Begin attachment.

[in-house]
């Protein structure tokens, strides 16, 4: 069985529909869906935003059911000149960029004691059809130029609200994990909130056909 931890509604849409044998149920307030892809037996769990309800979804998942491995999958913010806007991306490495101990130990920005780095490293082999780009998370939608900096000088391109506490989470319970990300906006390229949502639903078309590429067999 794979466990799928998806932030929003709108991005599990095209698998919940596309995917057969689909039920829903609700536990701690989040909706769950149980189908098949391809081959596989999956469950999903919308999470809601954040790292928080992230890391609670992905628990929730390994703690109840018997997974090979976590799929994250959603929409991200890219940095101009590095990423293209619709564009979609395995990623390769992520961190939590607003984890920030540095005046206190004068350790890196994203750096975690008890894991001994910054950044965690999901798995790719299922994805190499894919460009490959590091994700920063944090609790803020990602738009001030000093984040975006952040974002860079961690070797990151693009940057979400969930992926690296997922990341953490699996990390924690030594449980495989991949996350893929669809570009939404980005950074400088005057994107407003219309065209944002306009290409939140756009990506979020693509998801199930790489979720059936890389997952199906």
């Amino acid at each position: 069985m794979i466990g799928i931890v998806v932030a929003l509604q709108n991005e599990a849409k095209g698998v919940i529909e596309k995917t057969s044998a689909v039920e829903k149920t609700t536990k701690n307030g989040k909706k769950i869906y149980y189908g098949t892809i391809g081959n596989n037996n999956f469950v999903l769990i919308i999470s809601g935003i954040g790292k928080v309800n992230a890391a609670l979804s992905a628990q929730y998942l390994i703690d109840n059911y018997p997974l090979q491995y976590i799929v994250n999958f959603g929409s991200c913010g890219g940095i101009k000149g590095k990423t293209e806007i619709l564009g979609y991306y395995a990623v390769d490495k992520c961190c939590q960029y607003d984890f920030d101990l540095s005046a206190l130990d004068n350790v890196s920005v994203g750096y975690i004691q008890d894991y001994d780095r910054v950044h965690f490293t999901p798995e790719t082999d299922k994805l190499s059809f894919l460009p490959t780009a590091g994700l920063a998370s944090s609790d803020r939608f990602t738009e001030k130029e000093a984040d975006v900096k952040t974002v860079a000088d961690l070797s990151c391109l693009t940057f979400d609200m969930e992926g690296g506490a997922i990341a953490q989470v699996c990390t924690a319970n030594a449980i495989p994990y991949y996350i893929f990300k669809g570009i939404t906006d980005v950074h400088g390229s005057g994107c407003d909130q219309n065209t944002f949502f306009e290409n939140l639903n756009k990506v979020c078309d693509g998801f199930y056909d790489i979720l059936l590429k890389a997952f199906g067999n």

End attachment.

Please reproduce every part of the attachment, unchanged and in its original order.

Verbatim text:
[in-house]
């Protein structure tokens, strides 16, 4: 069985529909869906935003059911000149960029004691059809130029609200994990909130056909 931890509604849409044998149920307030892809037996769990309800979804998942491995999958913010806007991306490495101990130990920005780095490293082999780009998370939608900096000088391109506490989470319970990300906006390229949502639903078309590429067999 794979466990799928998806932030929003709108991005599990095209698998919940596309995917057969689909039920829903609700536990701690989040909706769950149980189908098949391809081959596989999956469950999903919308999470809601954040790292928080992230890391609670992905628990929730390994703690109840018997997974090979976590799929994250959603929409991200890219940095101009590095990423293209619709564009979609395995990623390769992520961190939590607003984890920030540095005046206190004068350790890196994203750096975690008890894991001994910054950044965690999901798995790719299922994805190499894919460009490959590091994700920063944090609790803020990602738009001030000093984040975006952040974002860079961690070797990151693009940057979400969930992926690296997922990341953490699996990390924690030594449980495989991949996350893929669809570009939404980005950074400088005057994107407003219309065209944002306009290409939140756009990506979020693509998801199930790489979720059936890389997952199906």
């Amino acid at each position: 069985m794979i466990g799928i931890v998806v932030a929003l509604q709108n991005e599990a849409k095209g698998v919940i529909e596309k995917t057969s044998a689909v039920e829903k149920t609700t536990k701690n307030g989040k909706k769950i869906y149980y189908g098949t892809i391809g081959n596989n037996n999956f469950v999903l769990i919308i999470s809601g935003i954040g790292k928080v309800n992230a890391a609670l979804s992905a628990q929730y998942l390994i703690d109840n059911y018997p997974l090979q491995y976590i799929v994250n999958f959603g929409s991200c913010g890219g940095i101009k000149g590095k990423t293209e806007i619709l564009g979609y991306y395995a990623v390769d490495k992520c961190c939590q960029y607003d984890f920030d101990l540095s005046a206190l130990d004068n350790v890196s920005v994203g750096y975690i004691q008890d894991y001994d780095r910054v950044h965690f490293t999901p798995e790719t082999d299922k994805l190499s059809f894919l460009p490959t780009a590091g994700l920063a998370s944090s609790d803020r939608f990602t738009e001030k130029e000093a984040d975006v900096k952040t974002v860079a000088d961690l070797s990151c391109l693009t940057f979400d609200m969930e992926g690296g506490a997922i990341a953490q989470v699996c990390t924690a319970n030594a449980i495989p994990y991949y996350i893929f990300k669809g570009i939404t906006d980005v950074h400088g390229s005057g994107c407003d909130q219309n065209t944002f949502f306009e290409n939140l639903n756009k990506v979020c078309d693509g998801f199930y056909d790489i979720l059936l590429k890389a997952f199906g067999n």